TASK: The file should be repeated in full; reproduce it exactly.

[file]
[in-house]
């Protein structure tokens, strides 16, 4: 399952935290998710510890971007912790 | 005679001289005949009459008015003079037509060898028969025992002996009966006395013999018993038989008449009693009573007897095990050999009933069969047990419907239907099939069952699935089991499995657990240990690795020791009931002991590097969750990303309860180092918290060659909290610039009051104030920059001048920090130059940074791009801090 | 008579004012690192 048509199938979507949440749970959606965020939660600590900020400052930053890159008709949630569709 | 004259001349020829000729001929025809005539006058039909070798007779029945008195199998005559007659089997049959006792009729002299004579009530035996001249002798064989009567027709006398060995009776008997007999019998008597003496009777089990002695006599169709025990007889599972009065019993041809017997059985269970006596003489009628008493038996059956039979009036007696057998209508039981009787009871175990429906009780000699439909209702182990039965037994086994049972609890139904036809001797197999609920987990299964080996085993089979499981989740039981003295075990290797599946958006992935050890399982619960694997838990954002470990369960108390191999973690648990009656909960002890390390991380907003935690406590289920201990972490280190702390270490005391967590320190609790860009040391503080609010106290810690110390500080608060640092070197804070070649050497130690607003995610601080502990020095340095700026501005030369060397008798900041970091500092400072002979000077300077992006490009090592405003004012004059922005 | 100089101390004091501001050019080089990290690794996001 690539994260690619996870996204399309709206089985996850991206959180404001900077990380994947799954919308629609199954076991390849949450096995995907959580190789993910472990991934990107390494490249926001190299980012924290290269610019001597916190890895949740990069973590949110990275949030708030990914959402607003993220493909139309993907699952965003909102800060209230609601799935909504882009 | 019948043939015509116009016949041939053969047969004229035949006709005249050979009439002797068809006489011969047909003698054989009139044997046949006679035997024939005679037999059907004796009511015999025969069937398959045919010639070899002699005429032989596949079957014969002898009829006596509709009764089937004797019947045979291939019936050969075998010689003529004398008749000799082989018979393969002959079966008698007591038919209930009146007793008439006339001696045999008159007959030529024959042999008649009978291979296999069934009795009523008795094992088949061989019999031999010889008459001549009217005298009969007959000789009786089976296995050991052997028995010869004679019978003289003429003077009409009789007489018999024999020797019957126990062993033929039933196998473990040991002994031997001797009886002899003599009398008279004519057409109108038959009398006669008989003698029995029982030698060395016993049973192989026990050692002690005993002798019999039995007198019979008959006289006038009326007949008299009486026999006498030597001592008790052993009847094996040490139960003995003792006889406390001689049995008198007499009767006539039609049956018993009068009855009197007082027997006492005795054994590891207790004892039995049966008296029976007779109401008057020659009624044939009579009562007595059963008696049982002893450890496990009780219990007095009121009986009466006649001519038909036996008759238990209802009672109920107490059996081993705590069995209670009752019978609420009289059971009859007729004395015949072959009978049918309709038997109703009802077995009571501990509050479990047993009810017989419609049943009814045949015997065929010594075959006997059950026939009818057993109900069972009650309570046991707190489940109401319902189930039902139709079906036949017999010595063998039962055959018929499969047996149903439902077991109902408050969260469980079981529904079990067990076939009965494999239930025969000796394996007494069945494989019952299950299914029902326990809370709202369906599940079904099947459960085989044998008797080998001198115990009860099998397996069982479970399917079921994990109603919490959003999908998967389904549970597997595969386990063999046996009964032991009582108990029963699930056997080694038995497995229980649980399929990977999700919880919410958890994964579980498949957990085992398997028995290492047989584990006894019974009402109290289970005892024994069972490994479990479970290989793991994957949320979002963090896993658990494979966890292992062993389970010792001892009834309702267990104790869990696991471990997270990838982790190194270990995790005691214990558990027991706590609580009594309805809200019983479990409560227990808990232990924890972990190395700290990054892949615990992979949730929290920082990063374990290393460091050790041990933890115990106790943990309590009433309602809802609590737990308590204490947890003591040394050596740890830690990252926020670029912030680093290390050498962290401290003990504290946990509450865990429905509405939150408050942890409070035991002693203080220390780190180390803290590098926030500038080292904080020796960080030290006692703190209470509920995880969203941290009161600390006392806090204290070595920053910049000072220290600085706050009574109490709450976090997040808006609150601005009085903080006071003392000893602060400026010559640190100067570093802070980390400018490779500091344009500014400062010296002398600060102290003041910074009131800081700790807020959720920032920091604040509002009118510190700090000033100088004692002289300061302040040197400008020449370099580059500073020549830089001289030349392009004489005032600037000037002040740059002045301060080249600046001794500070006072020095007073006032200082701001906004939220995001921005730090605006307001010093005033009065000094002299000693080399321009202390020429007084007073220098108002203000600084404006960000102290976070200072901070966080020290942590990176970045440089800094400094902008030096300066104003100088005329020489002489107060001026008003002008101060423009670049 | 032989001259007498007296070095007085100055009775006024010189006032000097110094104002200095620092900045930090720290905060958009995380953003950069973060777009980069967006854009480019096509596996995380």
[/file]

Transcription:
[in-house]
């Protein structure tokens, strides 16, 4: 399952935290998710510890971007912790 | 005679001289005949009459008015003079037509060898028969025992002996009966006395013999018993038989008449009693009573007897095990050999009933069969047990419907239907099939069952699935089991499995657990240990690795020791009931002991590097969750990303309860180092918290060659909290610039009051104030920059001048920090130059940074791009801090 | 008579004012690192 048509199938979507949440749970959606965020939660600590900020400052930053890159008709949630569709 | 004259001349020829000729001929025809005539006058039909070798007779029945008195199998005559007659089997049959006792009729002299004579009530035996001249002798064989009567027709006398060995009776008997007999019998008597003496009777089990002695006599169709025990007889599972009065019993041809017997059985269970006596003489009628008493038996059956039979009036007696057998209508039981009787009871175990429906009780000699439909209702182990039965037994086994049972609890139904036809001797197999609920987990299964080996085993089979499981989740039981003295075990290797599946958006992935050890399982619960694997838990954002470990369960108390191999973690648990009656909960002890390390991380907003935690406590289920201990972490280190702390270490005391967590320190609790860009040391503080609010106290810690110390500080608060640092070197804070070649050497130690607003995610601080502990020095340095700026501005030369060397008798900041970091500092400072002979000077300077992006490009090592405003004012004059922005 | 100089101390004091501001050019080089990290690794996001 690539994260690619996870996204399309709206089985996850991206959180404001900077990380994947799954919308629609199954076991390849949450096995995907959580190789993910472990991934990107390494490249926001190299980012924290290269610019001597916190890895949740990069973590949110990275949030708030990914959402607003993220493909139309993907699952965003909102800060209230609601799935909504882009 | 019948043939015509116009016949041939053969047969004229035949006709005249050979009439002797068809006489011969047909003698054989009139044997046949006679035997024939005679037999059907004796009511015999025969069937398959045919010639070899002699005429032989596949079957014969002898009829006596509709009764089937004797019947045979291939019936050969075998010689003529004398008749000799082989018979393969002959079966008698007591038919209930009146007793008439006339001696045999008159007959030529024959042999008649009978291979296999069934009795009523008795094992088949061989019999031999010889008459001549009217005298009969007959000789009786089976296995050991052997028995010869004679019978003289003429003077009409009789007489018999024999020797019957126990062993033929039933196998473990040991002994031997001797009886002899003599009398008279004519057409109108038959009398006669008989003698029995029982030698060395016993049973192989026990050692002690005993002798019999039995007198019979008959006289006038009326007949008299009486026999006498030597001592008790052993009847094996040490139960003995003792006889406390001689049995008198007499009767006539039609049956018993009068009855009197007082027997006492005795054994590891207790004892039995049966008296029976007779109401008057020659009624044939009579009562007595059963008696049982002893450890496990009780219990007095009121009986009466006649001519038909036996008759238990209802009672109920107490059996081993705590069995209670009752019978609420009289059971009859007729004395015949072959009978049918309709038997109703009802077995009571501990509050479990047993009810017989419609049943009814045949015997065929010594075959006997059950026939009818057993109900069972009650309570046991707190489940109401319902189930039902139709079906036949017999010595063998039962055959018929499969047996149903439902077991109902408050969260469980079981529904079990067990076939009965494999239930025969000796394996007494069945494989019952299950299914029902326990809370709202369906599940079904099947459960085989044998008797080998001198115990009860099998397996069982479970399917079921994990109603919490959003999908998967389904549970597997595969386990063999046996009964032991009582108990029963699930056997080694038995497995229980649980399929990977999700919880919410958890994964579980498949957990085992398997028995290492047989584990006894019974009402109290289970005892024994069972490994479990479970290989793991994957949320979002963090896993658990494979966890292992062993389970010792001892009834309702267990104790869990696991471990997270990838982790190194270990995790005691214990558990027991706590609580009594309805809200019983479990409560227990808990232990924890972990190395700290990054892949615990992979949730929290920082990063374990290393460091050790041990933890115990106790943990309590009433309602809802609590737990308590204490947890003591040394050596740890830690990252926020670029912030680093290390050498962290401290003990504290946990509450865990429905509405939150408050942890409070035991002693203080220390780190180390803290590098926030500038080292904080020796960080030290006692703190209470509920995880969203941290009161600390006392806090204290070595920053910049000072220290600085706050009574109490709450976090997040808006609150601005009085903080006071003392000893602060400026010559640190100067570093802070980390400018490779500091344009500014400062010296002398600060102290003041910074009131800081700790807020959720920032920091604040509002009118510190700090000033100088004692002289300061302040040197400008020449370099580059500073020549830089001289030349392009004489005032600037000037002040740059002045301060080249600046001794500070006072020095007073006032200082701001906004939220995001921005730090605006307001010093005033009065000094002299000693080399321009202390020429007084007073220098108002203000600084404006960000102290976070200072901070966080020290942590990176970045440089800094400094902008030096300066104003100088005329020489002489107060001026008003002008101060423009670049 | 032989001259007498007296070095007085100055009775006024010189006032000097110094104002200095620092900045930090720290905060958009995380953003950069973060777009980069967006854009480019096509596996995380």